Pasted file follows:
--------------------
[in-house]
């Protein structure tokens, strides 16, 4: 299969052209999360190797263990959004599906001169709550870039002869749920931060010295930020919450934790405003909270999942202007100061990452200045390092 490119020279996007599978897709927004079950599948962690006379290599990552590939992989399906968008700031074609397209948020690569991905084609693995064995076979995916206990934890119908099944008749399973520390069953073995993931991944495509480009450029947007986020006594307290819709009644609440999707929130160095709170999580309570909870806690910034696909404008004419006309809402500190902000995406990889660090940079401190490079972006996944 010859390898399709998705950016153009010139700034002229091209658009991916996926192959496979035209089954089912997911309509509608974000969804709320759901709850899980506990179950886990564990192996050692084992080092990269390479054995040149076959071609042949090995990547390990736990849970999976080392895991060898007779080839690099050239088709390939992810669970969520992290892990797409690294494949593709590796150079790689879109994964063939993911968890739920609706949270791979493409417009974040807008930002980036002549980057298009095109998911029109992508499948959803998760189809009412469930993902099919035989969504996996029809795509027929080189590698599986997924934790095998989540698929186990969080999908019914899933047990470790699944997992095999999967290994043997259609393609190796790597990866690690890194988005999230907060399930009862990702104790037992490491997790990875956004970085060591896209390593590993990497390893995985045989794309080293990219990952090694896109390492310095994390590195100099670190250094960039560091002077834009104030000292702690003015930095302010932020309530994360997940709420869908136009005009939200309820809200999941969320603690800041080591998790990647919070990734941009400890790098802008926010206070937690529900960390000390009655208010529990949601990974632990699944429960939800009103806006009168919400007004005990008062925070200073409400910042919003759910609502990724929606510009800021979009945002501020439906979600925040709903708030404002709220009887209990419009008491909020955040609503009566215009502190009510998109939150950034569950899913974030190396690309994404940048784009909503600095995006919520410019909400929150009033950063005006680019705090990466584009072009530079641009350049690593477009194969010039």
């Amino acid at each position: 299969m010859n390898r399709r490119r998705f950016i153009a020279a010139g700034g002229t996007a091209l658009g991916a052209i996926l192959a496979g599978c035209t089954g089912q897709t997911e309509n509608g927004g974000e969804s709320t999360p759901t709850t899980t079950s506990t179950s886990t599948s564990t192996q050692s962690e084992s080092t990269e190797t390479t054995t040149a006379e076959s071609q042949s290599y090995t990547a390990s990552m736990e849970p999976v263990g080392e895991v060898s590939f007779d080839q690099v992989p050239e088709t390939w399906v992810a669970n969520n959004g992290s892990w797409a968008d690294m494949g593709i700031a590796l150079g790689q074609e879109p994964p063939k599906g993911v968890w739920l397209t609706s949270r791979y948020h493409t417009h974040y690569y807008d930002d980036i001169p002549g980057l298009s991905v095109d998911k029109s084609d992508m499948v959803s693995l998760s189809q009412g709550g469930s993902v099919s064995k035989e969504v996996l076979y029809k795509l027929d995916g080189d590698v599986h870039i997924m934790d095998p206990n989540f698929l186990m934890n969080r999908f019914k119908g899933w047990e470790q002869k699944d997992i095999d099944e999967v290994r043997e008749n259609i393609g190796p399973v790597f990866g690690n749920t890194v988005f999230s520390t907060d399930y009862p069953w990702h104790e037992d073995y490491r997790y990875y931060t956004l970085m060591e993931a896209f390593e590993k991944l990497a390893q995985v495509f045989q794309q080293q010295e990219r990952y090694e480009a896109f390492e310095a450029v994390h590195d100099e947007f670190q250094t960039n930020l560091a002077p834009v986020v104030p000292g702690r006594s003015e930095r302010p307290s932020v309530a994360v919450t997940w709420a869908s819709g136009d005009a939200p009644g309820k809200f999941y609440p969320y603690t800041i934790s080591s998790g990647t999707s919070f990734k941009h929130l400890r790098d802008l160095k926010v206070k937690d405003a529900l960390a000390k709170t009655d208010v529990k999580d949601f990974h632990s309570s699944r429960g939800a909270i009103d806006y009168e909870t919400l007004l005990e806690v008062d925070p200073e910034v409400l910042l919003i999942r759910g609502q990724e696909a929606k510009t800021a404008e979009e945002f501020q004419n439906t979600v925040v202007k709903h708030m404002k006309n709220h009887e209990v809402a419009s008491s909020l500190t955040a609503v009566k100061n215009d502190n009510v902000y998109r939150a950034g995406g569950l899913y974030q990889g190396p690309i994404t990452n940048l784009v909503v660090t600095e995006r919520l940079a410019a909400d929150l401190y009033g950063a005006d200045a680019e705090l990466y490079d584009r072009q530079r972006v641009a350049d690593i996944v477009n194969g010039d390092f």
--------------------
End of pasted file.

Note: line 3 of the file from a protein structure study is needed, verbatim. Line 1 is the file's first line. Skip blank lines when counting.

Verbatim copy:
């Amino acid at each position: 299969m010859n390898r399709r490119r998705f950016i153009a020279a010139g700034g002229t996007a091209l658009g991916a052209i996926l192959a496979g599978c035209t089954g089912q897709t997911e309509n509608g927004g974000e969804s709320t999360p759901t709850t899980t079950s506990t179950s886990t599948s564990t192996q050692s962690e084992s080092t990269e190797t390479t054995t040149a006379e076959s071609q042949s290599y090995t990547a390990s990552m736990e849970p999976v263990g080392e895991v060898s590939f007779d080839q690099v992989p050239e088709t390939w399906v992810a669970n969520n959004g992290s892990w797409a968008d690294m494949g593709i700031a590796l150079g790689q074609e879109p994964p063939k599906g993911v968890w739920l397209t609706s949270r791979y948020h493409t417009h974040y690569y807008d930002d980036i001169p002549g980057l298009s991905v095109d998911k029109s084609d992508m499948v959803s693995l998760s189809q009412g709550g469930s993902v099919s064995k035989e969504v996996l076979y029809k795509l027929d995916g080189d590698v599986h870039i997924m934790d095998p206990n989540f698929l186990m934890n969080r999908f019914k119908g899933w047990e470790q002869k699944d997992i095999d099944e999967v290994r043997e008749n259609i393609g190796p399973v790597f990866g690690n749920t890194v988005f999230s520390t907060d399930y009862p069953w990702h104790e037992d073995y490491r997790y990875y931060t956004l970085m060591e993931a896209f390593e590993k991944l990497a390893q995985v495509f045989q794309q080293q010295e990219r990952y090694e480009a896109f390492e310095a450029v994390h590195d100099e947007f670190q250094t960039n930020l560091a002077p834009v986020v104030p000292g702690r006594s003015e930095r302010p307290s932020v309530a994360v919450t997940w709420a869908s819709g136009d005009a939200p009644g309820k809200f999941y609440p969320y603690t800041i934790s080591s998790g990647t999707s919070f990734k941009h929130l400890r790098d802008l160095k926010v206070k937690d405003a529900l960390a000390k709170t009655d208010v529990k999580d949601f990974h632990s309570s699944r429960g939800a909270i009103d806006y009168e909870t919400l007004l005990e806690v008062d925070p200073e910034v409400l910042l919003i999942r759910g609502q990724e696909a929606k510009t800021a404008e979009e945002f501020q004419n439906t979600v925040v202007k709903h708030m404002k006309n709220h009887e209990v809402a419009s008491s909020l500190t955040a609503v009566k100061n215009d502190n009510v902000y998109r939150a950034g995406g569950l899913y974030q990889g190396p690309i994404t990452n940048l784009v909503v660090t600095e995006r919520l940079a410019a909400d929150l401190y009033g950063a005006d200045a680019e705090l990466y490079d584009r072009q530079r972006v641009a350049d690593i996944v477009n194969g010039d390092f």